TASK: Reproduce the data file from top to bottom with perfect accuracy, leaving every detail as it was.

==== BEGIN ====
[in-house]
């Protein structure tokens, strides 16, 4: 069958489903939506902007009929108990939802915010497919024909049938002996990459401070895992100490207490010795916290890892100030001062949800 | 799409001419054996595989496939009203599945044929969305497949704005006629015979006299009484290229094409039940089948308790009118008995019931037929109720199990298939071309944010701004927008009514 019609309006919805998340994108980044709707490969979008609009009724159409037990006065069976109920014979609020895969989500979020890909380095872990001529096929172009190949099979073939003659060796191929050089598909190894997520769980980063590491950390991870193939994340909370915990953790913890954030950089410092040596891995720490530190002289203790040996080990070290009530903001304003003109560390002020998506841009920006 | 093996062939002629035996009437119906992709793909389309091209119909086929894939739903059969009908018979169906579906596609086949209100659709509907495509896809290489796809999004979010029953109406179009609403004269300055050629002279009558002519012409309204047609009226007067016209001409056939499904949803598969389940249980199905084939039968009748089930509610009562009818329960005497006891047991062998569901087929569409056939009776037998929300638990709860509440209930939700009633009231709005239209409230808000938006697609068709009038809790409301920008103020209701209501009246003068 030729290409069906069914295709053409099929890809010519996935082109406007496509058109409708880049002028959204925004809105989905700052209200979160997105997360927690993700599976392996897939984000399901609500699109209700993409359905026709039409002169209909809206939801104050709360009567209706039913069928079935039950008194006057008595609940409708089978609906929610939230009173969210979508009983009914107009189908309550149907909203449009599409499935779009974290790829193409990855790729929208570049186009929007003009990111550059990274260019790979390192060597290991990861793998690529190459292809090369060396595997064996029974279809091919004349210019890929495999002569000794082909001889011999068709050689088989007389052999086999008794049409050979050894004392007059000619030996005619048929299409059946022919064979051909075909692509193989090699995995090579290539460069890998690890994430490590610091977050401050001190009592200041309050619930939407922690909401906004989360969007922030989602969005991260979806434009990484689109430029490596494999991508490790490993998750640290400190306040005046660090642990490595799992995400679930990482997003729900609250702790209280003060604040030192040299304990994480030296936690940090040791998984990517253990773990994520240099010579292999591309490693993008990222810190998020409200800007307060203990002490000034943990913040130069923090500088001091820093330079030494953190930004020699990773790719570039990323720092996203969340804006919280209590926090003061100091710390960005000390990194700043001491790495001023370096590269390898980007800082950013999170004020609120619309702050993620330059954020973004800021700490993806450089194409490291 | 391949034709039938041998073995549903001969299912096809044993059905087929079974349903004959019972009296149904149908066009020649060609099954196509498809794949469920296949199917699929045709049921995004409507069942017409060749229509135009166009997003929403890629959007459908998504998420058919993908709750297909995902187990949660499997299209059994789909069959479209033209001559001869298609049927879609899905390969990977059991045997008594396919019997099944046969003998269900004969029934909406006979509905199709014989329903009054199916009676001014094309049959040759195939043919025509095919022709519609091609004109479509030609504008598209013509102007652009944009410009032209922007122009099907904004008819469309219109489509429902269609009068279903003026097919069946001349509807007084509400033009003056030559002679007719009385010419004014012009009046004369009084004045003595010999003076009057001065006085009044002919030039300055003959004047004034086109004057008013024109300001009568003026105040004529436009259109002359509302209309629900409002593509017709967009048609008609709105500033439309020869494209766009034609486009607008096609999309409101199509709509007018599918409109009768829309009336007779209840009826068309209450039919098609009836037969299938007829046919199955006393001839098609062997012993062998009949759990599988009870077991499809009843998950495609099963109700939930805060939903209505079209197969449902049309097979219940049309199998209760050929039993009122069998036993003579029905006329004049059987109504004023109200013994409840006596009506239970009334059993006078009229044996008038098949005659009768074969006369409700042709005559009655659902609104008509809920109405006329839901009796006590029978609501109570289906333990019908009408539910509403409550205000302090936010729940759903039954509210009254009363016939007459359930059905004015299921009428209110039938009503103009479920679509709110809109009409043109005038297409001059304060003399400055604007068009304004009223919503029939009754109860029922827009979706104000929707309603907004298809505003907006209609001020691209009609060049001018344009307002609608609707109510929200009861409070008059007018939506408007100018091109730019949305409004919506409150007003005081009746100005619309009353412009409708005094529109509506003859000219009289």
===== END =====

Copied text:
[in-house]
């Protein structure tokens, strides 16, 4: 069958489903939506902007009929108990939802915010497919024909049938002996990459401070895992100490207490010795916290890892100030001062949800 | 799409001419054996595989496939009203599945044929969305497949704005006629015979006299009484290229094409039940089948308790009118008995019931037929109720199990298939071309944010701004927008009514 019609309006919805998340994108980044709707490969979008609009009724159409037990006065069976109920014979609020895969989500979020890909380095872990001529096929172009190949099979073939003659060796191929050089598909190894997520769980980063590491950390991870193939994340909370915990953790913890954030950089410092040596891995720490530190002289203790040996080990070290009530903001304003003109560390002020998506841009920006 | 093996062939002629035996009437119906992709793909389309091209119909086929894939739903059969009908018979169906579906596609086949209100659709509907495509896809290489796809999004979010029953109406179009609403004269300055050629002279009558002519012409309204047609009226007067016209001409056939499904949803598969389940249980199905084939039968009748089930509610009562009818329960005497006891047991062998569901087929569409056939009776037998929300638990709860509440209930939700009633009231709005239209409230808000938006697609068709009038809790409301920008103020209701209501009246003068 030729290409069906069914295709053409099929890809010519996935082109406007496509058109409708880049002028959204925004809105989905700052209200979160997105997360927690993700599976392996897939984000399901609500699109209700993409359905026709039409002169209909809206939801104050709360009567209706039913069928079935039950008194006057008595609940409708089978609906929610939230009173969210979508009983009914107009189908309550149907909203449009599409499935779009974290790829193409990855790729929208570049186009929007003009990111550059990274260019790979390192060597290991990861793998690529190459292809090369060396595997064996029974279809091919004349210019890929495999002569000794082909001889011999068709050689088989007389052999086999008794049409050979050894004392007059000619030996005619048929299409059946022919064979051909075909692509193989090699995995090579290539460069890998690890994430490590610091977050401050001190009592200041309050619930939407922690909401906004989360969007922030989602969005991260979806434009990484689109430029490596494999991508490790490993998750640290400190306040005046660090642990490595799992995400679930990482997003729900609250702790209280003060604040030192040299304990994480030296936690940090040791998984990517253990773990994520240099010579292999591309490693993008990222810190998020409200800007307060203990002490000034943990913040130069923090500088001091820093330079030494953190930004020699990773790719570039990323720092996203969340804006919280209590926090003061100091710390960005000390990194700043001491790495001023370096590269390898980007800082950013999170004020609120619309702050993620330059954020973004800021700490993806450089194409490291 | 391949034709039938041998073995549903001969299912096809044993059905087929079974349903004959019972009296149904149908066009020649060609099954196509498809794949469920296949199917699929045709049921995004409507069942017409060749229509135009166009997003929403890629959007459908998504998420058919993908709750297909995902187990949660499997299209059994789909069959479209033209001559001869298609049927879609899905390969990977059991045997008594396919019997099944046969003998269900004969029934909406006979509905199709014989329903009054199916009676001014094309049959040759195939043919025509095919022709519609091609004109479509030609504008598209013509102007652009944009410009032209922007122009099907904004008819469309219109489509429902269609009068279903003026097919069946001349509807007084509400033009003056030559002679007719009385010419004014012009009046004369009084004045003595010999003076009057001065006085009044002919030039300055003959004047004034086109004057008013024109300001009568003026105040004529436009259109002359509302209309629900409002593509017709967009048609008609709105500033439309020869494209766009034609486009607008096609999309409101199509709509007018599918409109009768829309009336007779209840009826068309209450039919098609009836037969299938007829046919199955006393001839098609062997012993062998009949759990599988009870077991499809009843998950495609099963109700939930805060939903209505079209197969449902049309097979219940049309199998209760050929039993009122069998036993003579029905006329004049059987109504004023109200013994409840006596009506239970009334059993006078009229044996008038098949005659009768074969006369409700042709005559009655659902609104008509809920109405006329839901009796006590029978609501109570289906333990019908009408539910509403409550205000302090936010729940759903039954509210009254009363016939007459359930059905004015299921009428209110039938009503103009479920679509709110809109009409043109005038297409001059304060003399400055604007068009304004009223919503029939009754109860029922827009979706104000929707309603907004298809505003907006209609001020691209009609060049001018344009307002609608609707109510929200009861409070008059007018939506408007100018091109730019949305409004919506409150007003005081009746100005619309009353412009409708005094529109509506003859000219009289």